Friday, November 21, 2014

#1,558. Simon and Garfunkel: The Concert in Central Park (1982)

Directed By: Michael Lindsay-Hogg

Starring: Paul Simon, Art Garfunkel

Trivia: The song 'The Late Great Johnny Ace' was interrupted by a fan on stage, resulting in it being the only song which did not appear on the soundtrack

Simon and Garfunkel’s The Concert in Central Park played continuously on U.S. cable station HBO back in 1982, and while I have no way of knowing for sure, I’m guessing I watched the entire thing at least 10 times. Eventually, I bought the soundtrack (on cassette tape, and then, a few years later, on CD), which I listened to over and over again. The Concert in Central Park was my first experience with Simon and Garfunkel’s music, and it turned me into a lifelong fan.

The Concert in Central Park was shot during a benefit show that took place on September 19, 1981, when half a million people crowded into Manhattan’s Central Park to witness the reunion of Paul Simon and Art Garfunkel, a folk / rock duo that split up in 1970 after the release of their 5th album Bridge Over Troubled Waters. Kicking the evening off with “Mrs. Robinson” (written for the 1967 film The Graduate and one of their biggest hits), Simon and Garfunkel then performed a number of their most popular tunes, including “Homeward Bound”, “The Boxer”, “Scarborough Fair”, and “Bridge Over Troubled Waters”. Along with the songs they do together, The Concert in Central Park also features a few solo efforts from each performer, such as Paul Simon’s “Me and Julio Down by the Schoolyard”, “Late in the Evening” and “The Late Great Johnny Ace” (which was briefly interrupted when an intoxicated fan ran onstage) as well as a beautiful tune by Art Garfunkel titled “A Heart in New York”. And how better to round out the evening than with a rendition of another of the duo’s early hits, “The Sounds of Silence”? At one point, we’re even treated to a cover version of the Everly Brothers’ “Wake Up Little Susie”.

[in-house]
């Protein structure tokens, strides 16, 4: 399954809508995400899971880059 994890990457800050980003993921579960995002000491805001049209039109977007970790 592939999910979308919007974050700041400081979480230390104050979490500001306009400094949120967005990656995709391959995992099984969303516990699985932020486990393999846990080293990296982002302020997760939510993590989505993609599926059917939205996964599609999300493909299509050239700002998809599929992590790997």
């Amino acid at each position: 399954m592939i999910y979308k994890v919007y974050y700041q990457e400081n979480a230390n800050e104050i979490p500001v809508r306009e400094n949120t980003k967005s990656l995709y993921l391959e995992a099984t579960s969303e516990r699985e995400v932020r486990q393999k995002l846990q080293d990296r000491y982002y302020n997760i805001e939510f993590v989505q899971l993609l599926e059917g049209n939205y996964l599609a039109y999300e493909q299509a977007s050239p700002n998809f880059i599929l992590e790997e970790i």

Spurred on by The Concert in Central Park, I would, over the course of a year or so, buy every Simon and Garfunkel album I could get my hands on, not to mention most of Simon’s solo releases (his 1986 album Graceland is still one of my all-time favorites). For me, The Concert in Central Park will always be more than a great concert movie; I’ll also remember it as the film that introduced me to some of the finest music ever produced.

Thursday, November 20, 2014

#1,557. Heavy Traffic (1973)

Directed By: Ralph Bakshi

Starring: Joseph Kaufmann, Beverly Hope Atkinson, Frank DeKova

Tag line: "Heavy Entertainment!"

Trivia: Ralph Bakshi lists this as his favorite among his own films

As he did with his previous film Fritz the Cat, animator Ralph Bakshi explores the sleazier aspects of human nature in Heavy Traffic (only this time around, he uses actual humans to do so).

Twenty-something underground comic artist Michael Corleone (voiced by Joseph Kaufmann) still lives with his parents. His Italian father Angelo (Frank DeKova), a minor figure in organized crime, fights day and night with his Jewish mother Ida (Terri Haven), resulting in an uncomfortable, yet always interesting home life. Usually short on cash, Michael uses his drawings to coax free beers out of local African-American bartender Carole (Beverly Hope Atkinson). Following an argument with her boss, Carole quits her job, and on the way out is harassed by Shorty, a legless bar patron who’s taken a liking to her. In an effort to discourage Shorty’s attentions, Carole lies and tells him she and Michael are involved in a committed relationship. As a result, Michael (who’s been secretly in love with Carole for some time) invites the former bartender home with him, only to be told by his father that blacks aren’t welcome. To escape his family’s racist attitude, Michael and Carole do everything they can to raise enough money to move to California, at one point even going so far as to have Carole pose as a prostitute (whenever she brings a potential “customer” home with her, Michael beats the guy up and steals his money). Little do they know that Michael’s father, still fuming over his romance with a black woman, puts a contract out on his son’s life, and the only person he can get to do the job is Michael’s romantic rival, Shorty!